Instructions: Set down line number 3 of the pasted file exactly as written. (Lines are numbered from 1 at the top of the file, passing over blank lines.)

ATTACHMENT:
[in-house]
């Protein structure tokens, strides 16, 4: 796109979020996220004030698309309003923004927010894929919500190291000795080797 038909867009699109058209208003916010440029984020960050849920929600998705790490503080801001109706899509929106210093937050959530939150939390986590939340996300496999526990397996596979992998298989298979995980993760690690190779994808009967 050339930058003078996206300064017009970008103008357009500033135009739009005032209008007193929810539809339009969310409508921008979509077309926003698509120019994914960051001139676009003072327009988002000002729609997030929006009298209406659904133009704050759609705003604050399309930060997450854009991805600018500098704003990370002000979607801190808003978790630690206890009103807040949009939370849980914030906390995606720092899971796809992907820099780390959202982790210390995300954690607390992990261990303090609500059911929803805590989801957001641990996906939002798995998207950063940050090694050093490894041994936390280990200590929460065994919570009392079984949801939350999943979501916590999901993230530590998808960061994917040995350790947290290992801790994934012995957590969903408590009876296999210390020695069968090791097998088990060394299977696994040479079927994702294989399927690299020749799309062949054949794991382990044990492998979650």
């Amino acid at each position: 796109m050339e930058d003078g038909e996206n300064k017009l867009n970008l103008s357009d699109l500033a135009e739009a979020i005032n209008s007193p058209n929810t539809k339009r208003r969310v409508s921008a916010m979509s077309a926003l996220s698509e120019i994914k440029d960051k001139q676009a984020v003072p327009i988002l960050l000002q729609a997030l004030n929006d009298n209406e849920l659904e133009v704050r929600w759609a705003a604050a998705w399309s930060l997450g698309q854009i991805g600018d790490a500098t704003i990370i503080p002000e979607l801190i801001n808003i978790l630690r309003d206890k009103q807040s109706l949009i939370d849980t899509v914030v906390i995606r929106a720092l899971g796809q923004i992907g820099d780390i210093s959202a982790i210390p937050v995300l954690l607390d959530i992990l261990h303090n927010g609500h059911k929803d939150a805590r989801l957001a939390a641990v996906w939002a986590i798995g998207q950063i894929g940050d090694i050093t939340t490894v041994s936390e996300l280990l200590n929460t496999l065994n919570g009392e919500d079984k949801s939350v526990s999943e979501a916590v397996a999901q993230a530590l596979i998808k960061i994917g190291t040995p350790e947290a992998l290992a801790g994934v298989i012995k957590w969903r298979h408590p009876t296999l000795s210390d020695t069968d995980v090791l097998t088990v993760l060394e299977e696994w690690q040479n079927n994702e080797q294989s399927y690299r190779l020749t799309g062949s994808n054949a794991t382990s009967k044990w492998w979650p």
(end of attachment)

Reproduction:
């Amino acid at each position: 796109m050339e930058d003078g038909e996206n300064k017009l867009n970008l103008s357009d699109l500033a135009e739009a979020i005032n209008s007193p058209n929810t539809k339009r208003r969310v409508s921008a916010m979509s077309a926003l996220s698509e120019i994914k440029d960051k001139q676009a984020v003072p327009i988002l960050l000002q729609a997030l004030n929006d009298n209406e849920l659904e133009v704050r929600w759609a705003a604050a998705w399309s930060l997450g698309q854009i991805g600018d790490a500098t704003i990370i503080p002000e979607l801190i801001n808003i978790l630690r309003d206890k009103q807040s109706l949009i939370d849980t899509v914030v906390i995606r929106a720092l899971g796809q923004i992907g820099d780390i210093s959202a982790i210390p937050v995300l954690l607390d959530i992990l261990h303090n927010g609500h059911k929803d939150a805590r989801l957001a939390a641990v996906w939002a986590i798995g998207q950063i894929g940050d090694i050093t939340t490894v041994s936390e996300l280990l200590n929460t496999l065994n919570g009392e919500d079984k949801s939350v526990s999943e979501a916590v397996a999901q993230a530590l596979i998808k960061i994917g190291t040995p350790e947290a992998l290992a801790g994934v298989i012995k957590w969903r298979h408590p009876t296999l000795s210390d020695t069968d995980v090791l097998t088990v993760l060394e299977e696994w690690q040479n079927n994702e080797q294989s399927y690299r190779l020749t799309g062949s994808n054949a794991t382990s009967k044990w492998w979650p």